Missing Fishers to be Considered for the Protected List
A species so seldom seen in the greater Yellowstone area that biologists think it may have never regularly occurred here is being considered for protection under the Endangered Species Act.
Federal wildlife managers announced last month that they will prepare an official status review for the little-understood and genetically distinct Northern Rockies population of the fisher. They will assess not only if the existence of fishers in the region is threatened but if fishers ought to be added to the list of federally protected species that live in the Equality State.
It’s an open debate whether the weasel-like critter qualifies as a missing native species of the Greater Yellowstone Ecosystem, though in recent years managers seem to have decided they likely weren’t present historically.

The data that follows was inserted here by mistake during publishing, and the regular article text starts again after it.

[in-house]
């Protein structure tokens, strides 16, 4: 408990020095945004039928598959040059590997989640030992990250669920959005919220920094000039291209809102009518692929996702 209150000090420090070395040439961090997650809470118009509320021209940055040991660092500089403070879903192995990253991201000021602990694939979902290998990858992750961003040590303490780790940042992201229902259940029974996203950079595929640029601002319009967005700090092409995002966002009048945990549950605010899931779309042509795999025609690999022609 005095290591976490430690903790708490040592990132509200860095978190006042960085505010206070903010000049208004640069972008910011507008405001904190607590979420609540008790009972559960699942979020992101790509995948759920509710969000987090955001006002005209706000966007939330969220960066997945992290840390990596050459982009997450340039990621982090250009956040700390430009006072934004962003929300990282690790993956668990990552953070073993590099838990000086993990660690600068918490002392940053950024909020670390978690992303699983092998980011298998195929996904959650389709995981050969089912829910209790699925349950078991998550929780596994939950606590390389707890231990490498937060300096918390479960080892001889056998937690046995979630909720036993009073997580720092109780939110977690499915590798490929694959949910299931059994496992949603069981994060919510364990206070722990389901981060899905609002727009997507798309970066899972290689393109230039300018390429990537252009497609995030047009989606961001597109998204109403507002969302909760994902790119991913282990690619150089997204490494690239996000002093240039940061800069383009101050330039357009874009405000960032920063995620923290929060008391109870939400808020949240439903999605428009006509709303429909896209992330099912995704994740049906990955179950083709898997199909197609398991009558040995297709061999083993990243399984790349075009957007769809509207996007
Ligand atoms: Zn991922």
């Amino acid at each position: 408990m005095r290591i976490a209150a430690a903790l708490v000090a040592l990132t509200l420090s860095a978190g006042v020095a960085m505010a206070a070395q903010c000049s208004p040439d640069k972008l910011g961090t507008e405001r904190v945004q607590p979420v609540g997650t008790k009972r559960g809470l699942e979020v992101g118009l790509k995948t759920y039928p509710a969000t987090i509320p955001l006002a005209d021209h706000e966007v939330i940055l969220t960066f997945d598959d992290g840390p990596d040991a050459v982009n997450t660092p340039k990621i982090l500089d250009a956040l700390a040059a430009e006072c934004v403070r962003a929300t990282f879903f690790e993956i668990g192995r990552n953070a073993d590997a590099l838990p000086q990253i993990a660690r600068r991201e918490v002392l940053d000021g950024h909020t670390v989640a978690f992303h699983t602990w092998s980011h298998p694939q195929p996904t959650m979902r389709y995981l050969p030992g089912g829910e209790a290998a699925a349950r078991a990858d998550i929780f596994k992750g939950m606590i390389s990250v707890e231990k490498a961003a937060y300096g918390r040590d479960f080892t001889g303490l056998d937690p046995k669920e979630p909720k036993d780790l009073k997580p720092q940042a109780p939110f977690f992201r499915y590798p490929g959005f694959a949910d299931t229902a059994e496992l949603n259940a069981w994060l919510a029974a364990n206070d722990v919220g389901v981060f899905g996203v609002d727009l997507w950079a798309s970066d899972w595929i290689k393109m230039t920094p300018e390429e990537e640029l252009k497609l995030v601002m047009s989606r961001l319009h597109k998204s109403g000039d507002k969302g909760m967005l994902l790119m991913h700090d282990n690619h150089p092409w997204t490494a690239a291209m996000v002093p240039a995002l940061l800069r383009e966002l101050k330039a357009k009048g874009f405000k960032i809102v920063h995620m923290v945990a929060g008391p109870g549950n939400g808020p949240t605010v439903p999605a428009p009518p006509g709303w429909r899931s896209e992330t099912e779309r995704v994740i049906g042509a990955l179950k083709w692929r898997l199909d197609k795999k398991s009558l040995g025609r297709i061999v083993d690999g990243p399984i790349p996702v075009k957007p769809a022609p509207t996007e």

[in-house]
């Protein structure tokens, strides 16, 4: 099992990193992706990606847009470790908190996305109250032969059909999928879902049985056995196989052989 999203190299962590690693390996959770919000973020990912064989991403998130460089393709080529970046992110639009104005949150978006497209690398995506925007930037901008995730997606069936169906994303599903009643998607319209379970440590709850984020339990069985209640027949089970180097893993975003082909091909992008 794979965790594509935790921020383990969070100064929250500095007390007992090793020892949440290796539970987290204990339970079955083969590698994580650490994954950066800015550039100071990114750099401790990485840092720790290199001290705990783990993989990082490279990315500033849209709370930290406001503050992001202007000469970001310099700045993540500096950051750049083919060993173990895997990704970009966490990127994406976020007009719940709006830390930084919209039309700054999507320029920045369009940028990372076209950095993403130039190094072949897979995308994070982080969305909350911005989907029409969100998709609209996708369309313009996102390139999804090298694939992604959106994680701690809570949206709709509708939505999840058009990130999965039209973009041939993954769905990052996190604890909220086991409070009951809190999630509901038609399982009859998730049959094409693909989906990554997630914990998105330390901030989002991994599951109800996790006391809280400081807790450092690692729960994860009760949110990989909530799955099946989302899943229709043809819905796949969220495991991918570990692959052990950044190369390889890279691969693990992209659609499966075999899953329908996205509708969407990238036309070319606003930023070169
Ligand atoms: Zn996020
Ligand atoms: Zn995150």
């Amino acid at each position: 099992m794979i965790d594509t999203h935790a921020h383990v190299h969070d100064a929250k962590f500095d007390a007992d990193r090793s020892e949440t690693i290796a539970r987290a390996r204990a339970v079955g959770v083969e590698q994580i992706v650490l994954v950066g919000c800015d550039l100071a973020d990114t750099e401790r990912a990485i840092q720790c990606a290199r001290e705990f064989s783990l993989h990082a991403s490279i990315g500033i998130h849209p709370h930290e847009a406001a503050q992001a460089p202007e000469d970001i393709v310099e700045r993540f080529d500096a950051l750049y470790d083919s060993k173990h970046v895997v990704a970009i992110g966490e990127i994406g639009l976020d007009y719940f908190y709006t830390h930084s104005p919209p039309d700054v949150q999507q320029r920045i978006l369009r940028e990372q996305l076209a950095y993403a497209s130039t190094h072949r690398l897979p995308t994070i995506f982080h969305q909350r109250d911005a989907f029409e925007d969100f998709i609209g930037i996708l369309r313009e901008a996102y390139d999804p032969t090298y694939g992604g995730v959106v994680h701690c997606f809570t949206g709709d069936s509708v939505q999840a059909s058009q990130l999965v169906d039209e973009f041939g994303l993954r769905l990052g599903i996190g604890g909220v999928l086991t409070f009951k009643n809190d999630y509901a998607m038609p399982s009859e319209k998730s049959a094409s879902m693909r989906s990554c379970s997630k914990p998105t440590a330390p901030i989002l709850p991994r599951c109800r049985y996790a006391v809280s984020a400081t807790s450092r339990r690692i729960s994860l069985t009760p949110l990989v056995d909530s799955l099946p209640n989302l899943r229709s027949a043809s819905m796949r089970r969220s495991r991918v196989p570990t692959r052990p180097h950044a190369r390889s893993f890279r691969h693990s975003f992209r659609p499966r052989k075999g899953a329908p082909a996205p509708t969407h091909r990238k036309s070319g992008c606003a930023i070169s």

“One of the things that we’re grappling with right now is, ‘What constitutes a verified historical sighting?’” U.S. Fish and Wildlife Service biologist Jim Boyd said. “As you can imagine, there’s data all across the board — everything from fisher in hand or genetic data saying this is definitely a fisher to the other end, like someone saying they saw one.”
Fish and Wildlife hopes to answer that question through the status review process, which will take about a year. The outcome will determine if northwest Wyoming is included in the “distinct population segment” of fishers that, in greater numbers, occupy Montana and Idaho.
The last time fishers were considered for protection, in 2011, federal wildlife managers determined the forest-dwelling mustelid wasn’t in danger of being wiped out of the Northern Rockies. At the time, northwest Wyoming was included in the proposed distinct population segment, meaning managers presumed they were present.
Read full article: Missing Fishers to be Considered for the Protected List by Mike Koshmrl, JHNewsandGuide